California sets record of 585 COVID deaths in one day

LOS ANGELES (AP) – California began 2021 by reporting a record 585 deaths from coronavirus in a single day after a health official said the pandemic was putting state hospitals on the “brink of catastrophe,” while some medical centers are struggling to provide oxygen to critically ill patients.

More than 47,000 new confirmed cases were reported, the California Department of Public Health said Friday, bringing the total to more than 2.29 million.

Governor Gavin Newsom’s office announced that the state will begin collaborating with the Army Corps of Engineers to evaluate and modernize aging oxygen supply systems at six Los Angeles-area hospitals.

The evaluations could even begin on Saturday, according to a statement from the governor’s office. Older hospitals are having difficulty maintaining oxygen pressure in aging infrastructure, and some are struggling to locate additional oxygen tanks for discharged patients to take home.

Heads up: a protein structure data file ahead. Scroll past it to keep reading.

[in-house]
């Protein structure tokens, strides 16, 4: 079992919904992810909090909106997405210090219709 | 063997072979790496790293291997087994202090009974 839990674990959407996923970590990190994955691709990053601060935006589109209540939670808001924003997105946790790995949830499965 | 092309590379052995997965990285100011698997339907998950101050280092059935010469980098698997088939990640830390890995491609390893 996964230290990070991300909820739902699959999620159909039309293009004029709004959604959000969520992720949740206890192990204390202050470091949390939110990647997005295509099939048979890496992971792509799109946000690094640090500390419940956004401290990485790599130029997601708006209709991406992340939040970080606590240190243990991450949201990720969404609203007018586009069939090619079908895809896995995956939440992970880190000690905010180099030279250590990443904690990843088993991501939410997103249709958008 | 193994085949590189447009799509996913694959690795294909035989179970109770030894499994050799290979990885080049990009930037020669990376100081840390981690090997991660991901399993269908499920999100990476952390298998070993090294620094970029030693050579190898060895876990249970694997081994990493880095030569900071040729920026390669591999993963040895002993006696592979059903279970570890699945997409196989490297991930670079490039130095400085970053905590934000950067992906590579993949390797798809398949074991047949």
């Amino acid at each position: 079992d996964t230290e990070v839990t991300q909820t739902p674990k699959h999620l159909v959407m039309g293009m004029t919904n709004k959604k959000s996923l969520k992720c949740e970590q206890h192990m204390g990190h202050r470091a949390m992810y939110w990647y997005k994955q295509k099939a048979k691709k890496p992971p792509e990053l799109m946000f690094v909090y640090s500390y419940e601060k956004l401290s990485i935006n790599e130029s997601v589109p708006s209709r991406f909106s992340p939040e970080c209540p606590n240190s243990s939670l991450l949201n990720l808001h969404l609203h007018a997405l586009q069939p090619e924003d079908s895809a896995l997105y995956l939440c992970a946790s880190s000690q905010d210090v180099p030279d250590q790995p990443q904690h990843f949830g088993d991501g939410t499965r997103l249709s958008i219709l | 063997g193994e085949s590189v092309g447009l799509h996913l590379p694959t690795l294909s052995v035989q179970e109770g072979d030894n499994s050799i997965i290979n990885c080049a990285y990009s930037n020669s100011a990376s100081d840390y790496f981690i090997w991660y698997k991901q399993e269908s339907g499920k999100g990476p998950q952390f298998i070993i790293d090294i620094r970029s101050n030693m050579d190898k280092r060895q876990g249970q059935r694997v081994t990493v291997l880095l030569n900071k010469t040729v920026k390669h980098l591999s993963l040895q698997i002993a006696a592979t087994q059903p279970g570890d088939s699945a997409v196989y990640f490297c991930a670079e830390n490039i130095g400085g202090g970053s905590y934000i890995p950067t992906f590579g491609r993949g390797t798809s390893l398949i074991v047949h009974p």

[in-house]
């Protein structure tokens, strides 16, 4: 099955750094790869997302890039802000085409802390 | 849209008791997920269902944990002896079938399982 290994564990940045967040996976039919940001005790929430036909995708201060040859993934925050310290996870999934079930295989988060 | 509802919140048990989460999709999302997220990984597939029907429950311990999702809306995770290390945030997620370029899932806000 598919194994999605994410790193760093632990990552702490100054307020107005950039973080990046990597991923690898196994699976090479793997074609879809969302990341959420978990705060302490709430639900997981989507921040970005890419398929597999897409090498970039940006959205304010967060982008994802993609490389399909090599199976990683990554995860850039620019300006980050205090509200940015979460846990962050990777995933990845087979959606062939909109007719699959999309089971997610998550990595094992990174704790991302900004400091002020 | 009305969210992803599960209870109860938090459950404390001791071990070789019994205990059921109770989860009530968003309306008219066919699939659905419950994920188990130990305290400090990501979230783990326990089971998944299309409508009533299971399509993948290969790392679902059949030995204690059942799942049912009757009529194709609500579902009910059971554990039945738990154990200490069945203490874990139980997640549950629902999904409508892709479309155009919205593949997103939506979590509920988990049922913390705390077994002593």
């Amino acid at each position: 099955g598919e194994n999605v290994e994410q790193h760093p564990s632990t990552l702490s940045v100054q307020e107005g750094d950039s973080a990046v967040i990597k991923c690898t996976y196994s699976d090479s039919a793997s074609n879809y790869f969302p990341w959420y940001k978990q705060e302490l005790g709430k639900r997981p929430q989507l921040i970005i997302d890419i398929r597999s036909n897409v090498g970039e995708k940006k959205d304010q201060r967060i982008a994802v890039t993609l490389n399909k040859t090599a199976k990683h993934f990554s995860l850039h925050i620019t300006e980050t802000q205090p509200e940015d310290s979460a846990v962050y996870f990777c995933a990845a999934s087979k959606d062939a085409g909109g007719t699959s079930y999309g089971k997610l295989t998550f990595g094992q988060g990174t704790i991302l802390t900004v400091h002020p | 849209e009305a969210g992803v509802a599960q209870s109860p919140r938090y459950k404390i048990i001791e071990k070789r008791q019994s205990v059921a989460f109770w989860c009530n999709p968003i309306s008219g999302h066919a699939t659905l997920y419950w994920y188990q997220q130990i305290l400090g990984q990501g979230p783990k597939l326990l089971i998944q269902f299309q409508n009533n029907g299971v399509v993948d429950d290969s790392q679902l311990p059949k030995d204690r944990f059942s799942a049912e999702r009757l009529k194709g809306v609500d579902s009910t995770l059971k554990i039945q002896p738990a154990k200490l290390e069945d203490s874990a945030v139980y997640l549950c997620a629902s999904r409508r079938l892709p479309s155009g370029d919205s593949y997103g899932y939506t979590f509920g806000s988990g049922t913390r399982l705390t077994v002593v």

“By working to modernize the failing oxygen supply systems in these older hospitals we can improve the ability to provide life-sustaining medical care for those in need,” said Mark Ghilarducci, Director of the Office of Emergency Services from the Governor of California in a statement Friday.

California on Thursday became the third state to exceed 25,000 COVID-19 deaths since the pandemic began, behind New York with nearly 38,000 deaths and Texas with more than 27,000, according to a tally by Johns Hopkins University.

Additionally, San Diego County indicated that it had confirmed a total of four cases involving a variant of the coronavirus that appears to be much more contagious. Other cases of this variant have been confirmed in Florida and Colorado.

Read Also:  Update of the situation of COVID-19 on February 9, 2021.

More than 7,600 people were hospitalized with COVID-19 on Friday in Los Angeles County, where a quarter of the state’s 40 million people live, but has suffered 40% of its deaths from coronavirus.

The virus is putting hospitals “on the brink of catastrophe,” said Dr. Christina Ghaly, director of health services for the county. “This is simply not sustainable. Not only for our hospitals, but for our entire health system ”.

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